You understand their needs. And I’ve no doubt you’ve got great ideas on how we can better target policy interventions. We want and need that in-depth knowledge of local communities.
So the government recognises that we need to partner with you if we’re going to make an impact on disadvantage.
And you need to partner with each other to create a culture of innovation and flexibility – which is why it’s so wonderful to see you all here together today.
Key players in the area, including governments, must cultivate strong relationships with each other. By reducing fragmented and cross-purpose service delivery you increase the potential to get enduring results.
Effective collaboration has many benefits – wider geographical reach, a co-ordinated approach to need, better use of resources, sharing the risk of untested projects – to name just a few.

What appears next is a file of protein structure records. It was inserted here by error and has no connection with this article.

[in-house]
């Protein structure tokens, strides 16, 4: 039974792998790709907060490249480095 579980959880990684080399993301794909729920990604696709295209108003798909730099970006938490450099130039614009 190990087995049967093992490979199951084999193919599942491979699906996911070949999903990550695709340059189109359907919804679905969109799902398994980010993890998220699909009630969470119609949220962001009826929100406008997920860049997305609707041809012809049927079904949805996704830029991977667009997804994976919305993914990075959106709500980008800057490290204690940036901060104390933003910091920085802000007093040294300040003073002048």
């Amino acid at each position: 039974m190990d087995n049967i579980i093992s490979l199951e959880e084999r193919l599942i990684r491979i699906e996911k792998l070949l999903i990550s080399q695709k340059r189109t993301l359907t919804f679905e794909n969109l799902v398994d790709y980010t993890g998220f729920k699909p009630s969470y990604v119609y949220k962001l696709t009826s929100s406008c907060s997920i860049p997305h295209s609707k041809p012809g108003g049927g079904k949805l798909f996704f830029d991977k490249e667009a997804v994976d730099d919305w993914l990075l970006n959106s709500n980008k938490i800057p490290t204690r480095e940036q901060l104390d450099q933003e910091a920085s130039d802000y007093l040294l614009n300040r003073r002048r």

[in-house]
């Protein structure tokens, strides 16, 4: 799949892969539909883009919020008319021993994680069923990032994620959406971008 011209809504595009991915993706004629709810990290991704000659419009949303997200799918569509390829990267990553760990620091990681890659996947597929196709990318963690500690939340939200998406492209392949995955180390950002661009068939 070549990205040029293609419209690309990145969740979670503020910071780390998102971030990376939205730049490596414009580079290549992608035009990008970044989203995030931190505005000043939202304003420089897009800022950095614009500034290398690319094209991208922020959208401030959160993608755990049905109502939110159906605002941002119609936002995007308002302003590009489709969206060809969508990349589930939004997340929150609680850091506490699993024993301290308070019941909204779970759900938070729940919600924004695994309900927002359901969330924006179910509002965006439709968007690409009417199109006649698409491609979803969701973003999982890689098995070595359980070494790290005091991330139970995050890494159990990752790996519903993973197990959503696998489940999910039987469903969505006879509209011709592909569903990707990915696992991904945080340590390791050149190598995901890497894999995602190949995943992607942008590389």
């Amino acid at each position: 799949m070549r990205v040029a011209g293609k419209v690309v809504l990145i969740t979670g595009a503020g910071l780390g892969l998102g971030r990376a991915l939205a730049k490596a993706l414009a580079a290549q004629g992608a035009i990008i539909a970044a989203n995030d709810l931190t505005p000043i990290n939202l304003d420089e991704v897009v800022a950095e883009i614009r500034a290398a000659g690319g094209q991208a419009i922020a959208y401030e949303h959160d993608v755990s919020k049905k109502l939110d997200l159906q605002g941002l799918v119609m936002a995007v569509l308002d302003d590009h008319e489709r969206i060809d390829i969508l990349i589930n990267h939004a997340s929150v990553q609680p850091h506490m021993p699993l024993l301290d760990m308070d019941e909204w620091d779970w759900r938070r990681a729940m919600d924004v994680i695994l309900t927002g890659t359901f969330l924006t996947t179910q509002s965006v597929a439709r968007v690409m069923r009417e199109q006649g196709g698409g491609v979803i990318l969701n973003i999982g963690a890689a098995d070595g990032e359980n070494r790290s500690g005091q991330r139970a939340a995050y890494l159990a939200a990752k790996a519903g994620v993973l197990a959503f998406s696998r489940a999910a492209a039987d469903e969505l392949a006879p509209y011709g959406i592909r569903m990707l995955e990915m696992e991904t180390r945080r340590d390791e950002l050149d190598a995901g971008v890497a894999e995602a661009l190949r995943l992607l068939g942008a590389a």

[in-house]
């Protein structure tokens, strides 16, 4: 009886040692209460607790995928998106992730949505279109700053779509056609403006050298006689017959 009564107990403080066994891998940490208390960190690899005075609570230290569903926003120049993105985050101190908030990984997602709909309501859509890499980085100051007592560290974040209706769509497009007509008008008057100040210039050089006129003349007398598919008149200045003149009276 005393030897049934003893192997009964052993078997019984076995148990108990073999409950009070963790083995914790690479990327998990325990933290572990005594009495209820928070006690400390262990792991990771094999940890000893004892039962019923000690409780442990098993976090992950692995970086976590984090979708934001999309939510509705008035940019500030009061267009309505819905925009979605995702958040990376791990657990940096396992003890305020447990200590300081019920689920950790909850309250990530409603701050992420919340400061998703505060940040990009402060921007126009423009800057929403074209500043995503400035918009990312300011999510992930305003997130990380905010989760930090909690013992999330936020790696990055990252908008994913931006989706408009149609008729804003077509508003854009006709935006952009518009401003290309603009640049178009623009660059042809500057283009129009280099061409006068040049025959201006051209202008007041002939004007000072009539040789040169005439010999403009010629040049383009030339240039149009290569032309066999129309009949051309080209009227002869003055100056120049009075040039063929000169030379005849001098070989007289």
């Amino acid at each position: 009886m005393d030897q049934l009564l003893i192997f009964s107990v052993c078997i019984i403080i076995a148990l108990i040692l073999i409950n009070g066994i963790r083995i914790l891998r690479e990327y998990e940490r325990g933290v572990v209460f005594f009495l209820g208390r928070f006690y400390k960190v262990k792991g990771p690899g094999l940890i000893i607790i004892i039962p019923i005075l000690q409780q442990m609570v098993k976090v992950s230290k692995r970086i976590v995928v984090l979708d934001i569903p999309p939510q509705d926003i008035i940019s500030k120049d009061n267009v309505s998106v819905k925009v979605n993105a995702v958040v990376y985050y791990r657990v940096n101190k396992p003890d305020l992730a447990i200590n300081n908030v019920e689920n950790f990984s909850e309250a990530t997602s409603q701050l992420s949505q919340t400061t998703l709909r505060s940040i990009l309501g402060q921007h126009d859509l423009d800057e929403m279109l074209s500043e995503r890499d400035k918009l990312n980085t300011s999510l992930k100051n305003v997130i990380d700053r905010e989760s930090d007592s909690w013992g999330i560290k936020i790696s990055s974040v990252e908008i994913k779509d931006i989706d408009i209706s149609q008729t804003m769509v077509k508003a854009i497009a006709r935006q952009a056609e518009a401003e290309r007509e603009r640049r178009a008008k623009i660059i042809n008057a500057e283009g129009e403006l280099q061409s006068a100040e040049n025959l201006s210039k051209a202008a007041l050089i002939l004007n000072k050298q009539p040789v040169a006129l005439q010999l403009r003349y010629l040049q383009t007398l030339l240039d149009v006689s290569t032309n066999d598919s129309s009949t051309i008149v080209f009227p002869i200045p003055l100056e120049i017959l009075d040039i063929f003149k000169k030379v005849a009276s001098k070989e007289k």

Partnerships that work are based on mutual respect and a commitment to sharing information. They flourish when there is a willingness to consult each other and listen to the needs and views of partners serving various sectors.
Effective partnerships span across sectors, extending from government to community organisations to the business sectors.
We are examining new ways to partner with the business sector. Businesses have particular strengths and expertise they can bring to the task.
Now I don’t want to steal Robert Fitzgerald’s thunder but I will say that I welcome the Productivity Commission’s recent report on the not-for-profit sector.
The Report found Corporate Australia has moved away from cash donations to getting involved, literally.
We’re seeing joint ventures, participation on the boards of not-for-profits, long-term secondments, and pro-bono work.